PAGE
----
This handsome sage-green roadster's body is entirely covered in custom-fitted, hand-stiched leather. Practical? Oh heck no. Dang, I got caught in a light summer shower and now the car's ruined! It really speaks of a time when cars were purely toys, something for the wealthy to mess about with at the country estate. Sure looks good, though. Check the way the upholstery echoes the engine compartment vents. And I bet it smelled nice when the engine warmed up the leather.

At the other end of the complex, a much more spacious modern building (or hangar might be a better word for it) houses the post-WWI collection.

Boog dug the streetcars and funiculairs displayed there--this one served our street, once upon a time, between Place Bellecour and the Hotel de Ville (City Hall).

A lot of the pictures I took that day are of hood ornaments and emblems. How does one represent the essential qualities of one's business in a few inches of steel or inlaid porcelain?

This one's from a Lorraine, obviously. But check it out: Besides the Lorraine cross, there are two cranes, a biplane, a brick wall, and a lurid blue-orange sunset.

I think my Boy Scout council patch looked something like this.

I know I'm far from the first person ever to notice this or mention it, but...

Dang, that gull-wing Mercedes 300SL is a good-looking piece of machinery.

First production car to have fuel injection, too. I did not know that.

I should have taken better notes while I was snapping photos--I don't even remember what this is. I think I just took the picture because I liked the radiator grille. It reminds me of an electric space heater I found in the basement at Mallette Street one time--it would get really hot for about 30 seconds or so, then blam! all the fuses in the house would blow.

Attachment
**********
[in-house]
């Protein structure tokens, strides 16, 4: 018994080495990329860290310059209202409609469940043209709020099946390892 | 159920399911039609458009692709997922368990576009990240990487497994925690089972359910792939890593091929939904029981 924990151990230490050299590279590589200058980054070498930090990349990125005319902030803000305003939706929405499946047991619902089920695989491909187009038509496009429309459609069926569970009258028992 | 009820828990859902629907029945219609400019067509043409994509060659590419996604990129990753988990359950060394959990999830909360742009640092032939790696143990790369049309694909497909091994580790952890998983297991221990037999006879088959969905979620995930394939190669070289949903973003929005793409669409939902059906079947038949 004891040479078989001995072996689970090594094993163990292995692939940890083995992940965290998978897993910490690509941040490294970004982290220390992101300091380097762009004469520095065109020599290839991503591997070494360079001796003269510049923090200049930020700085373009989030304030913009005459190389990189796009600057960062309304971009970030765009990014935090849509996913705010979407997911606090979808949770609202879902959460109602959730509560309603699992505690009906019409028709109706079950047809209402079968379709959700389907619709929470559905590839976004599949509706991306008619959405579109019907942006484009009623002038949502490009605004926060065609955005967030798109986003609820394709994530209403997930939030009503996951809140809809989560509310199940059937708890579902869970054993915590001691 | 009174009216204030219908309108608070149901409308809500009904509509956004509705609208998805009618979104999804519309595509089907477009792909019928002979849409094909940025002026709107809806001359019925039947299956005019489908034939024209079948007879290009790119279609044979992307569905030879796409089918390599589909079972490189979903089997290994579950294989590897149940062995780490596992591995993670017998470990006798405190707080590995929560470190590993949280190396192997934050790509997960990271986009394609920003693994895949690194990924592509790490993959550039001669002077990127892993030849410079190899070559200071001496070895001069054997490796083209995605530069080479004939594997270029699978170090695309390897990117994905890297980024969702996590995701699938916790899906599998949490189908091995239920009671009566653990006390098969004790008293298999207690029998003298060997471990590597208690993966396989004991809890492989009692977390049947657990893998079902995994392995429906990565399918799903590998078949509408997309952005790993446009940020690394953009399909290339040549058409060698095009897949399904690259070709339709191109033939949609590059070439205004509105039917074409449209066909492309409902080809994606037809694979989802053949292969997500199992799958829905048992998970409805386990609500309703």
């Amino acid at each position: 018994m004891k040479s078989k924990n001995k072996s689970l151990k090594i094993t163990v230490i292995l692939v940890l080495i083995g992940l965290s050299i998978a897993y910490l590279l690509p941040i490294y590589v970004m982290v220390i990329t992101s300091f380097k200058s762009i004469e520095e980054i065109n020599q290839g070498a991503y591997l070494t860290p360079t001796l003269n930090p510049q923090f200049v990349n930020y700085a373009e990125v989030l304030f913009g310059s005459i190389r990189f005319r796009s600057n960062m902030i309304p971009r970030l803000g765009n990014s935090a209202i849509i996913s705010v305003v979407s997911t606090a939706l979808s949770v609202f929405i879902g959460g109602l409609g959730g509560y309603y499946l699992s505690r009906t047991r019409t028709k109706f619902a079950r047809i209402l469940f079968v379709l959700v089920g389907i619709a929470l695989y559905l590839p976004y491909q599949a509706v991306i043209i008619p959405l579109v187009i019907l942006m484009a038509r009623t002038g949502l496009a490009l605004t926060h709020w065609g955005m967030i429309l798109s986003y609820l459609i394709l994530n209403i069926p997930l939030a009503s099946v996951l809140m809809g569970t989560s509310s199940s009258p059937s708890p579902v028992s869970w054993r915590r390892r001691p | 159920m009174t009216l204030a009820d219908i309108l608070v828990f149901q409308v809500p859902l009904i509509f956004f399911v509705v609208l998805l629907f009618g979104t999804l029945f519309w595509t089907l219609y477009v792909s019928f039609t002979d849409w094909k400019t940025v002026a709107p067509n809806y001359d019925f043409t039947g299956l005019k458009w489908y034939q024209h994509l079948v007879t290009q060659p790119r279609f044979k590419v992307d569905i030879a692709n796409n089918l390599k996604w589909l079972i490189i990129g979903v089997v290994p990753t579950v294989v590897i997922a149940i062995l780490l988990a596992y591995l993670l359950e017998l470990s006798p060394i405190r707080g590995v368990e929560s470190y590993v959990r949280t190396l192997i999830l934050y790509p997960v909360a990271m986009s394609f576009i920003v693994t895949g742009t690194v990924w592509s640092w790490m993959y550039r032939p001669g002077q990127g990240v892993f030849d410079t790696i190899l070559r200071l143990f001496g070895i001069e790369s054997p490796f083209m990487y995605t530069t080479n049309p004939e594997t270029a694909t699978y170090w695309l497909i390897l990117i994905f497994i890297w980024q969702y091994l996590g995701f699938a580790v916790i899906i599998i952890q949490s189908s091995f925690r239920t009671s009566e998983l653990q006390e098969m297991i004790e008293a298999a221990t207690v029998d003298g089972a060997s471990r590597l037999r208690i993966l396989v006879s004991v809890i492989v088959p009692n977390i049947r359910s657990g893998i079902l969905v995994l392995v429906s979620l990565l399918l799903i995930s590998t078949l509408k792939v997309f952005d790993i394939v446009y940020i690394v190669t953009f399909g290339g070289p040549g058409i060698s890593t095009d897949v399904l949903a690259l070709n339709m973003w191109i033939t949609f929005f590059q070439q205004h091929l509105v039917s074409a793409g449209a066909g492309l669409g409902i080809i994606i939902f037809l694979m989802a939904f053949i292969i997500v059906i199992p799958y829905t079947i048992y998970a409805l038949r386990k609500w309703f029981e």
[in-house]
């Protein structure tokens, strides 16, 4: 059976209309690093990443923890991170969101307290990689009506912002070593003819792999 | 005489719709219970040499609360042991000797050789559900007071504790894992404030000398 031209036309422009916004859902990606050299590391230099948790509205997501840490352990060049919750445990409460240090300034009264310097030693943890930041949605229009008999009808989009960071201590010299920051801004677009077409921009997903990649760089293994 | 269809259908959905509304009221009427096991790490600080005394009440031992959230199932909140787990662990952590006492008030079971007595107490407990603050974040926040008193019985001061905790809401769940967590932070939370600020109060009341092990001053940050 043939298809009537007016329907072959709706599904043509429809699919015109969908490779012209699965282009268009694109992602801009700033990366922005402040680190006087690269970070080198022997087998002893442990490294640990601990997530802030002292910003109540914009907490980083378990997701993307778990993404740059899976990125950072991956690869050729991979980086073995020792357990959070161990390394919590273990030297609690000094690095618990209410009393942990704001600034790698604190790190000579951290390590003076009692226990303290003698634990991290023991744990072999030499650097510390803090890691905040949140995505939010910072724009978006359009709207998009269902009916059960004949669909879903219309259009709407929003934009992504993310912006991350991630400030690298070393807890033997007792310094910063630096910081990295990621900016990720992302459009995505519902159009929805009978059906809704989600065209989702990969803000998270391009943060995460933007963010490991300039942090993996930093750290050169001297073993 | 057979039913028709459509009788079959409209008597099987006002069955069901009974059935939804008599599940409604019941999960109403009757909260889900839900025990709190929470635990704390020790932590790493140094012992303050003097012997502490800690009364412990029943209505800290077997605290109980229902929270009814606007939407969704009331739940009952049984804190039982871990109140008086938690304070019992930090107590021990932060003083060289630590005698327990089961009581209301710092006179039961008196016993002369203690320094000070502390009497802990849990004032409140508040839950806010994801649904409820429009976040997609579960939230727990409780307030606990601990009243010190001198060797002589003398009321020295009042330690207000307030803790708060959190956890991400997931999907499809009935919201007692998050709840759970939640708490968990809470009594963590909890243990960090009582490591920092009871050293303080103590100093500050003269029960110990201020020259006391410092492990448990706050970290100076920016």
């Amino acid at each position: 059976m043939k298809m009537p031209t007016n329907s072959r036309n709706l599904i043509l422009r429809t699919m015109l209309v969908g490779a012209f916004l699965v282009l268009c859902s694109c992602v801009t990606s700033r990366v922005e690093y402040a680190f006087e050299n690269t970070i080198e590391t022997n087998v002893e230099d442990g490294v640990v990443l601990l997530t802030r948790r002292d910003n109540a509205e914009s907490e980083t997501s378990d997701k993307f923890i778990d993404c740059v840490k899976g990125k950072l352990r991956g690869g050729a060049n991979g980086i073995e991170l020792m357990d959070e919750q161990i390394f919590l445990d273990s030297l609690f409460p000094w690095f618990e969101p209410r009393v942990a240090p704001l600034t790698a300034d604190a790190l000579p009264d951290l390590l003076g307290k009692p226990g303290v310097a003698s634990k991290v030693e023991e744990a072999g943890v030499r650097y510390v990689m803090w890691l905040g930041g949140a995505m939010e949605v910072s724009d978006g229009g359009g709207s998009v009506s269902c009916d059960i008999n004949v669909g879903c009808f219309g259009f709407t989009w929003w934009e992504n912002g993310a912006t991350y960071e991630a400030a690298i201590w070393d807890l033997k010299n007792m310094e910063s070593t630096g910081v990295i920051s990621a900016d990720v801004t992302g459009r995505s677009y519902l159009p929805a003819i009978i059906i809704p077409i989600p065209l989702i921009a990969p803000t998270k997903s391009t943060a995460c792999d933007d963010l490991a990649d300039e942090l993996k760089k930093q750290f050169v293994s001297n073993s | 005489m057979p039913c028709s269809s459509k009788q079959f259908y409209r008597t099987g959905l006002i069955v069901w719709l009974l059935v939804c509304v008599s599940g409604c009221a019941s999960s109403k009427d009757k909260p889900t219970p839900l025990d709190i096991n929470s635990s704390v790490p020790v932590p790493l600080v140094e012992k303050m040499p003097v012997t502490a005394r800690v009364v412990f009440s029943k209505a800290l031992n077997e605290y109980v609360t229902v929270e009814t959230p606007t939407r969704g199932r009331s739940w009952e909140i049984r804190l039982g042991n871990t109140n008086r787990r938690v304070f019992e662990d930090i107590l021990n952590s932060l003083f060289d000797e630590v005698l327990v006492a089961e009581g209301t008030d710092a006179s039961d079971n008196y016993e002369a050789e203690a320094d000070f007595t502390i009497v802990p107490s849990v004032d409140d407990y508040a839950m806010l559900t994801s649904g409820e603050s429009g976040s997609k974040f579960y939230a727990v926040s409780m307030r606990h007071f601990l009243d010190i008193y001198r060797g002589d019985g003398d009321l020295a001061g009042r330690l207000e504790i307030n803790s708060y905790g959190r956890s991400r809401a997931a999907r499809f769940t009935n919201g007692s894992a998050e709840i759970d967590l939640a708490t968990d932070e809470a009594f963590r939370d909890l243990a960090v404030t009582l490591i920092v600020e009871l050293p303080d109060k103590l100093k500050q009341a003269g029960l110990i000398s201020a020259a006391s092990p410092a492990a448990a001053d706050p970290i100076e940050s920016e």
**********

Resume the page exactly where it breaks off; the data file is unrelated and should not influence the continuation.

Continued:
Don't remember what car this was from, either. I suspect something Italian. But I kinda wish car manufacturers would still make vertical-strake headlight cover grilles.

Besides the rare and historic cars, the museum also has a sizable collection of cars that belonged to famous personages. They even have a Popemobile left over from the Pope's 1984 visit to Lyon--it's basically just a stretch Renault Espace minivan with only one seat in the back, plus some nice wine-red interior carpeting.

This is Edith Piaf's '55 Packard Caribbean convertible: Low miles, lady driver, all options, new whitewalls.

Further along is the Hispano-Suiza used by Charles DeGaulle at the liberation of Paris.

Nice ride. But I gotta wonder why ol' Chuck D was rolling in a (neutral) Swiss-designed, (neutral) Spanish-built hooptie. Maybe the Renault and Citroen factories were busy cranking out Panzers and Nebelwerfers. And maybe he couldn't find a Lorraine that was actually in working order.

Down at the end of the display hall is one of the crown jewels in the museum's collection: The Mercedes-Benz parade limousine used by Adolf Hitler himself, and captured by Free French forces as the Germans retreated from Paris.